Experience in the UK

Martin Fisher*, Valerie Delpech

*Corresponding author for this work

Research output: Contribution to journalArticlepeer-review

5 Citations (Scopus)


The number of new diagnoses of HIV in the UK is increasing, with most new diagnoses reported in men who have sex with men (MSM) and black African heterosexuals the later of whom usually acquire their infection abroad. Around 31% of people infected with HIV in the UK are unaware of their diagnosis, and one in three are diagnosed for the first time with a CD4 count <200 cells/mm3 or with AIDS. Late diagnosis is the most important factor that explains most HIV-related causes of death in the UK. Strategies to increase HIV-testing include universal approaches in antenatal and STD clinics (known as genitourinary [GU] medicine clinics), but other opportunities for prompt diagnosis are often missed during secondary and primary consultations - even when patients present with HIV-related illnesses. Furthermore, a significant proportion of people with undiagnosed HIV who attend GU medicine clinics leave without being offered an HIV test or a diagnosis of HIV. Universal offer (opt-out testing) policies seem to work well - such as in the successful antenatal testing programme - but local strategies to increase HIV-testing and prompt diagnosis, such as training courses and rapid HIV-testing initiatives have met with varied success. New national guidelines for the UK have been published and, if successfully implemented, should help to address some of these issues.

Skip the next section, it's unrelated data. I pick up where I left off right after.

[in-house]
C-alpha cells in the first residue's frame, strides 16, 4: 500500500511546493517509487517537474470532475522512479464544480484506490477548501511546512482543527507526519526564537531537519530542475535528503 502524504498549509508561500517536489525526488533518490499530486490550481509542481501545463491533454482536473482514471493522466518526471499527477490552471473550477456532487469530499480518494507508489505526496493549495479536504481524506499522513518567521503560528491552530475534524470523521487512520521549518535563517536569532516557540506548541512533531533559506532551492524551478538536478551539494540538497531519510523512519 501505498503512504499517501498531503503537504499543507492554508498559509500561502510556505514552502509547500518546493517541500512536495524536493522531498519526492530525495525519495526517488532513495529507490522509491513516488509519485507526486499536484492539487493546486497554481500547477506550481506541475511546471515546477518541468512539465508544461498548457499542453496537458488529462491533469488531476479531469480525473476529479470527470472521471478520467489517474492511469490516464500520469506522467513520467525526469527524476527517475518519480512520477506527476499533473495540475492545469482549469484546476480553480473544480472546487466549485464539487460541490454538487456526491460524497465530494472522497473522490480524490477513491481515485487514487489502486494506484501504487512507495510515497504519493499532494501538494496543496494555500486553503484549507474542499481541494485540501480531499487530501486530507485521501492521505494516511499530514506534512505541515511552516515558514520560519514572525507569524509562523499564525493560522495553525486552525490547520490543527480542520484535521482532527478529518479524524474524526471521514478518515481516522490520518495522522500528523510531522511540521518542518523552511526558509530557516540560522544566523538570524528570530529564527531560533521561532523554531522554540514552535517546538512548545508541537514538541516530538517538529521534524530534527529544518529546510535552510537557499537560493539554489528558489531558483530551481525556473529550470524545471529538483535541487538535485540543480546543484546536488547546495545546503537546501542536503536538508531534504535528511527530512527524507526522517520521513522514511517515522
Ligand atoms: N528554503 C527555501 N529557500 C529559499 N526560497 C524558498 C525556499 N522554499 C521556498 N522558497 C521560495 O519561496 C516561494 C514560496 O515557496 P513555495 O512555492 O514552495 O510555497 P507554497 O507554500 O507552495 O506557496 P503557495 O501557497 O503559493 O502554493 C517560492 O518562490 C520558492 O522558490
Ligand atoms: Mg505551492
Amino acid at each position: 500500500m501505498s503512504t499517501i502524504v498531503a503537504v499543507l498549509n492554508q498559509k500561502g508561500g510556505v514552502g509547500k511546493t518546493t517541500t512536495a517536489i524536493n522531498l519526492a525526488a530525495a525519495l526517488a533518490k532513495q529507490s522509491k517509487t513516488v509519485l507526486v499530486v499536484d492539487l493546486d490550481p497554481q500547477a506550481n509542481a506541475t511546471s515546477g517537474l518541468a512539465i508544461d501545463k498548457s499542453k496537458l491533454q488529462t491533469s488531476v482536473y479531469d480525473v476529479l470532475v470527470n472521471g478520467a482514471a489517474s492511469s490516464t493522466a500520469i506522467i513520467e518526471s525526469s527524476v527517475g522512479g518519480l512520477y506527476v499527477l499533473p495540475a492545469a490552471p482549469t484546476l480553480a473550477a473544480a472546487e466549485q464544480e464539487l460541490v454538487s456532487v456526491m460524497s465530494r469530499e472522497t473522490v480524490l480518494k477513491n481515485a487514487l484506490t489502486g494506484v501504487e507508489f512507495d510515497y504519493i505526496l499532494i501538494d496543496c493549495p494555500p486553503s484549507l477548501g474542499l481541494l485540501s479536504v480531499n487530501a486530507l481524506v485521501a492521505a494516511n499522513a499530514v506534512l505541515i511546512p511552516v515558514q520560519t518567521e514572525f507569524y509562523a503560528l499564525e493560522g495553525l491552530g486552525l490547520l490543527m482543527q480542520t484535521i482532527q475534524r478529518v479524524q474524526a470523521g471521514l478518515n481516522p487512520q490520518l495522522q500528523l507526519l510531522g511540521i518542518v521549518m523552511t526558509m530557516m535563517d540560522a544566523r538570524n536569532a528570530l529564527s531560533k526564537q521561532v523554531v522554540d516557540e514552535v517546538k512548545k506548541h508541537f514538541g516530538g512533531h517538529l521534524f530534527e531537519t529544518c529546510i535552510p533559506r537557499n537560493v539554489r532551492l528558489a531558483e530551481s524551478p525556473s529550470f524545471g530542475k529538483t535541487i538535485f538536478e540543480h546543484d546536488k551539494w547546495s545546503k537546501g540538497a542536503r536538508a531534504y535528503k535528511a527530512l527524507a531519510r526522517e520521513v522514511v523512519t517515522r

Original languageEnglish
Pages (from-to)7-14
Number of pages8
JournalInternational Journal of STD and AIDS
Issue numberSUPPL. 1
Publication statusPublished - Apr 2009


  • AIDS
  • Advanced HIV disease
  • Black Africans
  • Guidelines
  • HIV-testing
  • Late diagnosis
  • Men who have sex with men
  • Mortality
  • Opt-out policy


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